The Sorrows of Aminta, c. 1625
Oil on canvas, 39 3/8 x 47 1/4 in.
(100 x 120 cm)
Musée du Louvre, Paris. Gift of Paul Jamot, 1937
“O Grief, who tortures me so, why have you not yet killed me?” These words are written on the open musical score, a madrigal based on Torquato Tasso’s Aminta. In this popular dramatic poem, the shepherd Aminta mourns the death of his love, the nymph Silvia. Here the painter shows Aminta playing the recorder as his companion Thyrsis—or perhaps his friend the nymph Daphne—finds solace in the music. This picture is among the most poetic responses to Caravaggio’s early work, capturing its subtle ambiguities. Is this a painting of a performance, or do we witness a scene from the tragedy itself? Are the figures acting, or are they actually lost in grief? Cavarozzi reveals his sympathy for Caravaggio’s practice by finding a similar balance between reality and the imagination.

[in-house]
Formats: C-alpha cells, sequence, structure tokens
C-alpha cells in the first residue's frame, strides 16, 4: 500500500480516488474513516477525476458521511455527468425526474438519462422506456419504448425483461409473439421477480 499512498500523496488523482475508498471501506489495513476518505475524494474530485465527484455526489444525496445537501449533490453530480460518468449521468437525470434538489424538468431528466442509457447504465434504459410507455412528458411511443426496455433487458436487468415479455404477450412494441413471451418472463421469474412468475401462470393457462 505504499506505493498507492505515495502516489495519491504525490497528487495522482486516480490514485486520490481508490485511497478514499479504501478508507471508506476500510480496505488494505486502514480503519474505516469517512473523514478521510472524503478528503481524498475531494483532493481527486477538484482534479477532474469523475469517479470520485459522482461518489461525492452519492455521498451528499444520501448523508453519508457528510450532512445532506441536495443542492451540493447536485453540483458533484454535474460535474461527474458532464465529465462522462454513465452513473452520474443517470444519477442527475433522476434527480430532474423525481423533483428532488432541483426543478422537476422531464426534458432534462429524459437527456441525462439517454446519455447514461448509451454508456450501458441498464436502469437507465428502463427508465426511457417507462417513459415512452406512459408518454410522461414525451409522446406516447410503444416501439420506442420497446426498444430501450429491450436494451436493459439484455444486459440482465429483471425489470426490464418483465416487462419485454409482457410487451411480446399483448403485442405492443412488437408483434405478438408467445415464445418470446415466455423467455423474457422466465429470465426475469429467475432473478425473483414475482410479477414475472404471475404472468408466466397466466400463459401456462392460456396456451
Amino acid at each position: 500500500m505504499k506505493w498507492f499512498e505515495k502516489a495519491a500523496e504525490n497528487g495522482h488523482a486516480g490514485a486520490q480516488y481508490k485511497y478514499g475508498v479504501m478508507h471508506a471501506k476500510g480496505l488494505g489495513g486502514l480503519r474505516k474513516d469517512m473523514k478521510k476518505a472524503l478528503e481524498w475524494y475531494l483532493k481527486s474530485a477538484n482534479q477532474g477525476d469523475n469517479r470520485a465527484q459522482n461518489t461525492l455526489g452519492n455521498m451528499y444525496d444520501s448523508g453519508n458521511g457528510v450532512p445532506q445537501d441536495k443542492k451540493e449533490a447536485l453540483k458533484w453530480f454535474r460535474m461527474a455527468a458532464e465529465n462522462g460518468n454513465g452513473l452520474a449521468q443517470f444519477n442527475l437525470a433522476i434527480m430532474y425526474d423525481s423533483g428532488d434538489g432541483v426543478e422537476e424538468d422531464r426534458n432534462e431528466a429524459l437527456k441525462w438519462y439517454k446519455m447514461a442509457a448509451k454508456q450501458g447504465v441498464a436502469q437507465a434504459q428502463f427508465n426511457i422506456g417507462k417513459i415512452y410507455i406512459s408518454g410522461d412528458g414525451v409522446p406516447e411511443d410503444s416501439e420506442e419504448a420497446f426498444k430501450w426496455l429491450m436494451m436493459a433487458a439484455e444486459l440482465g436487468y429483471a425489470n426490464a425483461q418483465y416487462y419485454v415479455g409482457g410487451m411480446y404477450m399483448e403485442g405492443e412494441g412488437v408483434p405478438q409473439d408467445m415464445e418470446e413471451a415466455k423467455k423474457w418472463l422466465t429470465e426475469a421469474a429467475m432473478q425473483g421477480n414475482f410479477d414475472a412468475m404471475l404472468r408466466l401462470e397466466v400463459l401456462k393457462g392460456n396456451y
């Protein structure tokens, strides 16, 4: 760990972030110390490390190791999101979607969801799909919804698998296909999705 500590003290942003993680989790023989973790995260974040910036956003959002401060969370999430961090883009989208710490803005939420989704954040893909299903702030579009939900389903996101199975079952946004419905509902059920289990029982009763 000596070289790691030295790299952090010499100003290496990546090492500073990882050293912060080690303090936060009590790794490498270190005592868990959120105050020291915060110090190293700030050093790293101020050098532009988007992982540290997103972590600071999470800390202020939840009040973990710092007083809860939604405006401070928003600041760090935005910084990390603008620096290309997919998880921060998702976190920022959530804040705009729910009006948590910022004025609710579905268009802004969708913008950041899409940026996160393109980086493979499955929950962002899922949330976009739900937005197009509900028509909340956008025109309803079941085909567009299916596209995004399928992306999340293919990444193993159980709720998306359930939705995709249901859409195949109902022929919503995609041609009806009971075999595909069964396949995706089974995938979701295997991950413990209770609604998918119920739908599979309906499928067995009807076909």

Click on the image to see the full painting.